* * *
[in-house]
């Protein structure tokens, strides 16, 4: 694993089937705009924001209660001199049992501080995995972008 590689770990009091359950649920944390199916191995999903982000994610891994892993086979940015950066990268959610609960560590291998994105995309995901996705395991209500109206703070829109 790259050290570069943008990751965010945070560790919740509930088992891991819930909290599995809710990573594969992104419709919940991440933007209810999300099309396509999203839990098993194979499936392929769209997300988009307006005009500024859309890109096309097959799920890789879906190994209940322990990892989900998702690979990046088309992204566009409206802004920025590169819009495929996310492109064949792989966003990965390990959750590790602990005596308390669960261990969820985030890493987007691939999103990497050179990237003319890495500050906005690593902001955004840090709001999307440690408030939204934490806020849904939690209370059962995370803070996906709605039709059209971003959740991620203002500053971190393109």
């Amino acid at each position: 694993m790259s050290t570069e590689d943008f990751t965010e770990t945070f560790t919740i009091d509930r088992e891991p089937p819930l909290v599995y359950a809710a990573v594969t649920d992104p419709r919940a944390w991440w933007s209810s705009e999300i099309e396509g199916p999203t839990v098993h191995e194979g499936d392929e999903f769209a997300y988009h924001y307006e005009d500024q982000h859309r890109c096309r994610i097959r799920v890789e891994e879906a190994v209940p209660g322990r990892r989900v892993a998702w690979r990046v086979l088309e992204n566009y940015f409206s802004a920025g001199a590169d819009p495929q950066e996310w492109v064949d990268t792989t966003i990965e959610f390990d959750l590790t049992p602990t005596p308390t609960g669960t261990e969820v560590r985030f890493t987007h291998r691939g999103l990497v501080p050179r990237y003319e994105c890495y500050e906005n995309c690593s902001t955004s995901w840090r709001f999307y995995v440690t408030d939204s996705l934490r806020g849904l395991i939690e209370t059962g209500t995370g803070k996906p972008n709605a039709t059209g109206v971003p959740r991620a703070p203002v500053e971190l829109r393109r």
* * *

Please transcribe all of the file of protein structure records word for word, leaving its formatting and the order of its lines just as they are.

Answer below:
[in-house]
């Protein structure tokens, strides 16, 4: 694993089937705009924001209660001199049992501080995995972008 590689770990009091359950649920944390199916191995999903982000994610891994892993086979940015950066990268959610609960560590291998994105995309995901996705395991209500109206703070829109 790259050290570069943008990751965010945070560790919740509930088992891991819930909290599995809710990573594969992104419709919940991440933007209810999300099309396509999203839990098993194979499936392929769209997300988009307006005009500024859309890109096309097959799920890789879906190994209940322990990892989900998702690979990046088309992204566009409206802004920025590169819009495929996310492109064949792989966003990965390990959750590790602990005596308390669960261990969820985030890493987007691939999103990497050179990237003319890495500050906005690593902001955004840090709001999307440690408030939204934490806020849904939690209370059962995370803070996906709605039709059209971003959740991620203002500053971190393109």
């Amino acid at each position: 694993m790259s050290t570069e590689d943008f990751t965010e770990t945070f560790t919740i009091d509930r088992e891991p089937p819930l909290v599995y359950a809710a990573v594969t649920d992104p419709r919940a944390w991440w933007s209810s705009e999300i099309e396509g199916p999203t839990v098993h191995e194979g499936d392929e999903f769209a997300y988009h924001y307006e005009d500024q982000h859309r890109c096309r994610i097959r799920v890789e891994e879906a190994v209940p209660g322990r990892r989900v892993a998702w690979r990046v086979l088309e992204n566009y940015f409206s802004a920025g001199a590169d819009p495929q950066e996310w492109v064949d990268t792989t966003i990965e959610f390990d959750l590790t049992p602990t005596p308390t609960g669960t261990e969820v560590r985030f890493t987007h291998r691939g999103l990497v501080p050179r990237y003319e994105c890495y500050e906005n995309c690593s902001t955004s995901w840090r709001f999307y995995v440690t408030d939204s996705l934490r806020g849904l395991i939690e209370t059962g209500t995370g803070k996906p972008n709605a039709t059209g109206v971003p959740r991620a703070p203002v500053e971190l829109r393109r």